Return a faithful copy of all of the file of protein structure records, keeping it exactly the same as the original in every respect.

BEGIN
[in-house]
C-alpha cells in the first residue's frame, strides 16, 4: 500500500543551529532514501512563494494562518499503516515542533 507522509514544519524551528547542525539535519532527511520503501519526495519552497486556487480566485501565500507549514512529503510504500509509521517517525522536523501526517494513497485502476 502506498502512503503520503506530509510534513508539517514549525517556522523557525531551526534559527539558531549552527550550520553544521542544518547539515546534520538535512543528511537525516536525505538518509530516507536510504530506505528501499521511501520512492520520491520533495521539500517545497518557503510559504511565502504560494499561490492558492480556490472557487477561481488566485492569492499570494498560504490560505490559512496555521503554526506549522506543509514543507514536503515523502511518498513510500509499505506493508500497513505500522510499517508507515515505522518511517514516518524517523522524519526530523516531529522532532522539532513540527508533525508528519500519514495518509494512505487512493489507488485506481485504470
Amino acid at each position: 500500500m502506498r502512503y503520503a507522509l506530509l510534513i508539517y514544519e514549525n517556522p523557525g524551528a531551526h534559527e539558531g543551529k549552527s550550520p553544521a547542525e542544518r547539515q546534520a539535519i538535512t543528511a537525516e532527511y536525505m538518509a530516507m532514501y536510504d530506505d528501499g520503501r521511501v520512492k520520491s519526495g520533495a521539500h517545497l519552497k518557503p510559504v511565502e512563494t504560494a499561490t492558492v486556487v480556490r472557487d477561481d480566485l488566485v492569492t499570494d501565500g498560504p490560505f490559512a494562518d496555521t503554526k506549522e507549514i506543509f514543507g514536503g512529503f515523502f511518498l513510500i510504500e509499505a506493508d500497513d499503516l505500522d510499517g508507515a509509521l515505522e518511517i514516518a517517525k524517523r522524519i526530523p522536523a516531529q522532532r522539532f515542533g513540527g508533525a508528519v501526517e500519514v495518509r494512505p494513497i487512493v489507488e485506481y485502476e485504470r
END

[in-house]
C-alpha cells in the first residue's frame, strides 16, 4: 500500500543551529532514501512563494494562518499503516515542533 507522509514544519524551528547542525539535519532527511520503501519526495519552497486556487480566485501565500507549514512529503510504500509509521517517525522536523501526517494513497485502476 502506498502512503503520503506530509510534513508539517514549525517556522523557525531551526534559527539558531549552527550550520553544521542544518547539515546534520538535512543528511537525516536525505538518509530516507536510504530506505528501499521511501520512492520520491520533495521539500517545497518557503510559504511565502504560494499561490492558492480556490472557487477561481488566485492569492499570494498560504490560505490559512496555521503554526506549522506543509514543507514536503515523502511518498513510500509499505506493508500497513505500522510499517508507515515505522518511517514516518524517523522524519526530523516531529522532532522539532513540527508533525508528519500519514495518509494512505487512493489507488485506481485504470
Amino acid at each position: 500500500m502506498r502512503y503520503a507522509l506530509l510534513i508539517y514544519e514549525n517556522p523557525g524551528a531551526h534559527e539558531g543551529k549552527s550550520p553544521a547542525e542544518r547539515q546534520a539535519i538535512t543528511a537525516e532527511y536525505m538518509a530516507m532514501y536510504d530506505d528501499g520503501r521511501v520512492k520520491s519526495g520533495a521539500h517545497l519552497k518557503p510559504v511565502e512563494t504560494a499561490t492558492v486556487v480556490r472557487d477561481d480566485l488566485v492569492t499570494d501565500g498560504p490560505f490559512a494562518d496555521t503554526k506549522e507549514i506543509f514543507g514536503g512529503f515523502f511518498l513510500i510504500e509499505a506493508d500497513d499503516l505500522d510499517g508507515a509509521l515505522e518511517i514516518a517517525k524517523r522524519i526530523p522536523a516531529q522532532r522539532f515542533g513540527g508533525a508528519v501526517e500519514v495518509r494512505p494513497i487512493v489507488e485506481y485502476e485504470r